This varnish has been employed by cabinet makers upon their ware, but not generally as a finishing varnish. It has generally been employed when much diluted for the purpose of filling the pores of the wood to form a good body, previous to the application of copal or finishing polish. Shellac is prepared from a gummy substance deposited upon trees by an insect. Seed-lac is more costly ind better than shellac, being the select part? Irom the trees, free from many impurities, which exist in the latter, either kind forms a varnish when dissolved in alcohol, which alcohol should be a good article: say 0'80 to )'85, spe. gr. This is the kind of varnish most frequently used by pattern makers, & c, but is tiardly suitable for furniture or other sim.'iu." irticles, on account of its containing a yellowish coloring matter, which injures the appearances of the surface to which it is applied. Cabinet makers therefore employ a bleached solution of shellac particularly for white r light colored woods. The bleaching of shellac is generally effected on a large scale by chlorine or some of its compounds, or by ulphuric acid; the bleached article costs ibout 50 cents per lb., and the unbleached less than half this sum. The bleached shellac is frequently dissolved in spirits of wine for use is a varnish by cabinet makers. This varnish is quite apt to stain any inlaid metallic jrnament upon the furniture, or any metal attached to it, in consequence of the varnish retaining a small portion of the bleaching compound in solution. Another process of bleaching may be adopted, which renders the varnish free from this objection, and very much reduces the cost ot the bleached article of shellac or seed-lack. This process consists in the use of animal charcoal as a bleaching powder. It is prepared in the following manner. Any quantity of yellow shellac, previously broken in small pieces is conveyed into a flask, alcohol of 0'83 sp. gr. poured upon it and the whole heated on the hob, or, in the summer in the sum, until the shellac is dissolved ; upon this, so much coarsely powered inimal charcoal is added to the solution that the whole forms a thin paste, the flask is closed, not quite air-tight, and left so for sometime, exposed to the sun ; and in eight to fourteen days a small sample is filtered sufficient to ascertain whether it has acquired a light yellowish brown color, and whether it yields ? clear, pure polish on light-colored woods. If this be the case it is filtered through coarse blotting paper, for which purpose it is best to employ a tin-funnel, with double sides similar to those employed in filtering spirituous solutions of soaps in the preparation of transparent soaps opedeldoc, & c. The portion which first passes through the filter may be preserved separately, and be used as a ground or first polish. Then some more spirit is poured over the charcoal upon the filter, and the solution used as a last coating. The solution ot shellac purified by animal charcoal has a brown yellow color, but it is perfectly clear and transparent, when diluted with alcohol, the color is so slight that it may be used in this state for polishing perfectly, white wood, such as maple, pine, & c, without the wood acquiring the least tint of yellow. Shellac can be dissolved by an alkali, but it is rather a saponaceous compound, and it does not make a good varnish for resisting water. It is best to dissolve it in alcohol in order to get a good varnish, and one that will combine with coloring matters for various purposes. By adding some lampblack to alcholic lac varnish, a beautiful varnish for black leather is produced.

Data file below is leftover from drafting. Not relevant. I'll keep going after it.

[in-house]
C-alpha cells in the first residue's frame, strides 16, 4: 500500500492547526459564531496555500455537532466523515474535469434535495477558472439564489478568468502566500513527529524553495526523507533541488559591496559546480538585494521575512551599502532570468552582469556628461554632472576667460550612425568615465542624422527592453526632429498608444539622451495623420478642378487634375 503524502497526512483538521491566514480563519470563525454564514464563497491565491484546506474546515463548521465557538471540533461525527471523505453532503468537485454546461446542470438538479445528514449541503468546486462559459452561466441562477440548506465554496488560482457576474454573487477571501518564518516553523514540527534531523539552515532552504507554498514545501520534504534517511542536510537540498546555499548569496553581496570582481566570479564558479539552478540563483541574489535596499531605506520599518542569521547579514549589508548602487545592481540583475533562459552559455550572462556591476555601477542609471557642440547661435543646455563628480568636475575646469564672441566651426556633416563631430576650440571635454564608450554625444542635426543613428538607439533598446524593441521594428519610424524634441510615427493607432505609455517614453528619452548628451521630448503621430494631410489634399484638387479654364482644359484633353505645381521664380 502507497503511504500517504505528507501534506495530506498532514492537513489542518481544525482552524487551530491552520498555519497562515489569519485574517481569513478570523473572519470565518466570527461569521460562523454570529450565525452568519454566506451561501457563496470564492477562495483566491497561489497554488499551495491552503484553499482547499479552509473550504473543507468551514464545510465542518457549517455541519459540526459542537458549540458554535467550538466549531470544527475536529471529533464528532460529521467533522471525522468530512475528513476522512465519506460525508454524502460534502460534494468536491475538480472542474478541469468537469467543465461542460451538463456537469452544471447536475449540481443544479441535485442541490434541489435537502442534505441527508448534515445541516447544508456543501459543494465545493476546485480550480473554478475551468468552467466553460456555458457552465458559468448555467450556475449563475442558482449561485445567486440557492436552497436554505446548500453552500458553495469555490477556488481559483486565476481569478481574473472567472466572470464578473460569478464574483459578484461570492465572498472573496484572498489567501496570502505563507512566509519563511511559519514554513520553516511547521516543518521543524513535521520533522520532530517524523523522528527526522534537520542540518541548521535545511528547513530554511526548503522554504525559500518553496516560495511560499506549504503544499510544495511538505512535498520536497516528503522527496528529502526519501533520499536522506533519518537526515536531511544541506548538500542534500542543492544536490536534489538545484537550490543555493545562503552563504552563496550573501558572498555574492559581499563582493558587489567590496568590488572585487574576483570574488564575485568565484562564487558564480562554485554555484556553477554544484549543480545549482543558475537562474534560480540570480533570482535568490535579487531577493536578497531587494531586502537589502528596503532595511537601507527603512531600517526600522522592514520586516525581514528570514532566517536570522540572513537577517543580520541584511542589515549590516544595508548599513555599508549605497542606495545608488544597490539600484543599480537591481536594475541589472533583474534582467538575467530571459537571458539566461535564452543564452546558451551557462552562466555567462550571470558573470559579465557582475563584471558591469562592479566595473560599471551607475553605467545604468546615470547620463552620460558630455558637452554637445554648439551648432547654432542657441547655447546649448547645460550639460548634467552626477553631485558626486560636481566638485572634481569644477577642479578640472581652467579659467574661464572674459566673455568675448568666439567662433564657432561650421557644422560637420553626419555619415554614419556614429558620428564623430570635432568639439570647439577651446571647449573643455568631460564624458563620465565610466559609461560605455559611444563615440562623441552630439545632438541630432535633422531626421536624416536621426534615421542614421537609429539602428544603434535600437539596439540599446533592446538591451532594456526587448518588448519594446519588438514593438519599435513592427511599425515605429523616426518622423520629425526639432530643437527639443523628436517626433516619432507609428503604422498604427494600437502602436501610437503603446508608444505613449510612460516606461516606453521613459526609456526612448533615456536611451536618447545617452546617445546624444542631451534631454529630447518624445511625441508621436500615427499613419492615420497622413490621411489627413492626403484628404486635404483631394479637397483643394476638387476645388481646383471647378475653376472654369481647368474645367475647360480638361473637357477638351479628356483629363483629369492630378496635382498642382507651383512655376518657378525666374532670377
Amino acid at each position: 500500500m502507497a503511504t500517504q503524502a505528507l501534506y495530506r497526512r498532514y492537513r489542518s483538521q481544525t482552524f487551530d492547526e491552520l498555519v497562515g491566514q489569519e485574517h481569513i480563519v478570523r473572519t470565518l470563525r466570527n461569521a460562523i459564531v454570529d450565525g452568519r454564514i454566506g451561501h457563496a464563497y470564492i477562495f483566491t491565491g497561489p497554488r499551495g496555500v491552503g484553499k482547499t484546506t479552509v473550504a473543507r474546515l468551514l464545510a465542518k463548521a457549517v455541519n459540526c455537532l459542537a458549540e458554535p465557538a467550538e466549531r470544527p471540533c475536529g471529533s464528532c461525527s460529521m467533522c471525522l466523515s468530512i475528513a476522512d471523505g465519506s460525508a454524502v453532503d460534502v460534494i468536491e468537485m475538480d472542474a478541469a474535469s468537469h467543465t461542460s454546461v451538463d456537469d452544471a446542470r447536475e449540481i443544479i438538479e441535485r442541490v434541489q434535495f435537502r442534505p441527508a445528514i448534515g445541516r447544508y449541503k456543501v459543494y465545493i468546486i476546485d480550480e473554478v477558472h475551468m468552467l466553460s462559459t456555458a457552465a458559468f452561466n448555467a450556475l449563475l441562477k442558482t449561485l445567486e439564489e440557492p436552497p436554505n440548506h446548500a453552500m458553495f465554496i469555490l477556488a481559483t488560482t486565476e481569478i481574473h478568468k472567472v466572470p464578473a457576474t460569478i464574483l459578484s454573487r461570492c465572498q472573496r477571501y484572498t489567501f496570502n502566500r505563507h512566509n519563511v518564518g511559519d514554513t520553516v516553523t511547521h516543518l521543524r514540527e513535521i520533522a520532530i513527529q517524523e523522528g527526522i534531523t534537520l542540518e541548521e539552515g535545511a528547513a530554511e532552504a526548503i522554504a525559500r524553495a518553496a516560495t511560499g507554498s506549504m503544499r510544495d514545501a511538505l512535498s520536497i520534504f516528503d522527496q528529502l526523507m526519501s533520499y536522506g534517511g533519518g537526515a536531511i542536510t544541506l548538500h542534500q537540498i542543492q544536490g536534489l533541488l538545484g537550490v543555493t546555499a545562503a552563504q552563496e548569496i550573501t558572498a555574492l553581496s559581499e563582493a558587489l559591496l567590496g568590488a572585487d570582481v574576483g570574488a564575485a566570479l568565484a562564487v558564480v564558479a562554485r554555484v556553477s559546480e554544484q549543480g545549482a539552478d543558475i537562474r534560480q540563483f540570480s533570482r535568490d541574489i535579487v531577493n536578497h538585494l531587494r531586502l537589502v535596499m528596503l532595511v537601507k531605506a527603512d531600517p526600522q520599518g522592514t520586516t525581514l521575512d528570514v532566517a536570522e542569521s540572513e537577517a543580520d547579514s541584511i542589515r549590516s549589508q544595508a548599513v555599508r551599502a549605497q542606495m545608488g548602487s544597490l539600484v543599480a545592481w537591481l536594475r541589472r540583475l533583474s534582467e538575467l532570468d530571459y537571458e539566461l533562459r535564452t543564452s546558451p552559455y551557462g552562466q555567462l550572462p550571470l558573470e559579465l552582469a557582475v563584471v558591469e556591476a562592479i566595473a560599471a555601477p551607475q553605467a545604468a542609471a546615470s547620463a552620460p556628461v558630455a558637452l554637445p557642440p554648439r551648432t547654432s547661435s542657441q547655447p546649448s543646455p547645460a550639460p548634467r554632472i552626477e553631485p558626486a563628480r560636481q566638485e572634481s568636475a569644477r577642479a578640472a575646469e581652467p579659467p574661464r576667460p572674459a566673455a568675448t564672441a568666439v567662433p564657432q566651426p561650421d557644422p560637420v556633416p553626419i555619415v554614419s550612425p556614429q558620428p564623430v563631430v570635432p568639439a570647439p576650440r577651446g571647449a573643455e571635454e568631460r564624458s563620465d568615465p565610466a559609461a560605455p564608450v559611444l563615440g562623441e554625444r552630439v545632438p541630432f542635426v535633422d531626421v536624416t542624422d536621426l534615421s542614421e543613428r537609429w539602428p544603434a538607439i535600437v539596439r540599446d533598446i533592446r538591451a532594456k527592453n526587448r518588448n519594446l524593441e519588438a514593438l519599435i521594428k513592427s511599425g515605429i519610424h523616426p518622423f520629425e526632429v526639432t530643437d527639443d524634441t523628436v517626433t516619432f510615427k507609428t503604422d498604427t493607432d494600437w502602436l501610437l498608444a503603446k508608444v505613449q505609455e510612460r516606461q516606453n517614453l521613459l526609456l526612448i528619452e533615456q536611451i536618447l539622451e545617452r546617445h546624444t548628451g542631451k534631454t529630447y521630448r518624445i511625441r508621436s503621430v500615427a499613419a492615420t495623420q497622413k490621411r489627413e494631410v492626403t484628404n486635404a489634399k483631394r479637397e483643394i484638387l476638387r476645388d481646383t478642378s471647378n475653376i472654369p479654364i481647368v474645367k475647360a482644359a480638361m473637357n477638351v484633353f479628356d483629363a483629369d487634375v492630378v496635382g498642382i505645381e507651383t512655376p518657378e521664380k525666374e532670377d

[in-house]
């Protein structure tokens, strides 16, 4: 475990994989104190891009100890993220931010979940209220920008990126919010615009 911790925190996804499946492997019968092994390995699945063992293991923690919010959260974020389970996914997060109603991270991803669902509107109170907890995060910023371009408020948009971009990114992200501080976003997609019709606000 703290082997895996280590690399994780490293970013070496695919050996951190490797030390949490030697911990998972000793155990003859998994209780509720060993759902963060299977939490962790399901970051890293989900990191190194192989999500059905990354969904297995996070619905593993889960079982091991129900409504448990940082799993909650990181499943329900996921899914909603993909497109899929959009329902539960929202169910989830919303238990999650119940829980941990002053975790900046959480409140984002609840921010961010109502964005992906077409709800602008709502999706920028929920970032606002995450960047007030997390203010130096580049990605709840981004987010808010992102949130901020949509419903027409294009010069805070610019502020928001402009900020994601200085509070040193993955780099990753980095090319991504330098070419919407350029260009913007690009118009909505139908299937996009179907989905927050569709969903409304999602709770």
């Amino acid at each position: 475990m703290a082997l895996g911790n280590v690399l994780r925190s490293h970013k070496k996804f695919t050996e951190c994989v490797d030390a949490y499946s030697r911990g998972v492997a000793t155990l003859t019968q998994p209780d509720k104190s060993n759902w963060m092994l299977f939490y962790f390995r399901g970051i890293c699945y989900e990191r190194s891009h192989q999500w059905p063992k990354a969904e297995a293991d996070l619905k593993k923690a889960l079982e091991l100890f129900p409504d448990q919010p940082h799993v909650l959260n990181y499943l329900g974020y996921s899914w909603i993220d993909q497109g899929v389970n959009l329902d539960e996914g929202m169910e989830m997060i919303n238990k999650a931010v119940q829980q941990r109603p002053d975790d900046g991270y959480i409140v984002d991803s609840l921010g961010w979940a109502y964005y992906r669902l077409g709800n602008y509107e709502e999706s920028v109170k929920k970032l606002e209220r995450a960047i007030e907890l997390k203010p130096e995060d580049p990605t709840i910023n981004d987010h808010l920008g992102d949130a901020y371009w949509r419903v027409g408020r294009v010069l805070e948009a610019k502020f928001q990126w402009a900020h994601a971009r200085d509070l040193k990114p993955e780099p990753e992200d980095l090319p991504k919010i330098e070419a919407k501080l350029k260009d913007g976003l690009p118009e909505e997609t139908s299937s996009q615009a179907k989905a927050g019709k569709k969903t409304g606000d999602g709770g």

This article was originally published with the title "Shellac Varnish for Furniture, &C"